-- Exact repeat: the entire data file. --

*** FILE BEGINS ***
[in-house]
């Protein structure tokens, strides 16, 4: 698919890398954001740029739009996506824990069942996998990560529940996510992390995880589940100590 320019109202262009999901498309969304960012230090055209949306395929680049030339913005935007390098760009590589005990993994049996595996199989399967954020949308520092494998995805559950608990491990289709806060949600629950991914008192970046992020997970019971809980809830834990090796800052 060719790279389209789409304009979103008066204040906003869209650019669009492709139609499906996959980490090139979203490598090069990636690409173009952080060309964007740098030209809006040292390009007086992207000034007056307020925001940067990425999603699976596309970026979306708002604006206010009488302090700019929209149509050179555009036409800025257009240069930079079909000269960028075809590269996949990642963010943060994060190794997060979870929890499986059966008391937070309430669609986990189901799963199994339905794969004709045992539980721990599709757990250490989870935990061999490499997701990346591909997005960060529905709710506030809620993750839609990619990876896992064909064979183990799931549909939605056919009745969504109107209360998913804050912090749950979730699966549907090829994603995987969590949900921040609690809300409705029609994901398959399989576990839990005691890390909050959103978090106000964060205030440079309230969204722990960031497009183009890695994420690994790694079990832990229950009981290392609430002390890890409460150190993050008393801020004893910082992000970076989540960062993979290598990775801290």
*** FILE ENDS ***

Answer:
[in-house]
């Protein structure tokens, strides 16, 4: 698919890398954001740029739009996506824990069942996998990560529940996510992390995880589940100590 320019109202262009999901498309969304960012230090055209949306395929680049030339913005935007390098760009590589005990993994049996595996199989399967954020949308520092494998995805559950608990491990289709806060949600629950991914008192970046992020997970019971809980809830834990090796800052 060719790279389209789409304009979103008066204040906003869209650019669009492709139609499906996959980490090139979203490598090069990636690409173009952080060309964007740098030209809006040292390009007086992207000034007056307020925001940067990425999603699976596309970026979306708002604006206010009488302090700019929209149509050179555009036409800025257009240069930079079909000269960028075809590269996949990642963010943060994060190794997060979870929890499986059966008391937070309430669609986990189901799963199994339905794969004709045992539980721990599709757990250490989870935990061999490499997701990346591909997005960060529905709710506030809620993750839609990619990876896992064909064979183990799931549909939605056919009745969504109107209360998913804050912090749950979730699966549907090829994603995987969590949900921040609690809300409705029609994901398959399989576990839990005691890390909050959103978090106000964060205030440079309230969204722990960031497009183009890695994420690994790694079990832990229950009981290392609430002390890890409460150190993050008393801020004893910082992000970076989540960062993979290598990775801290």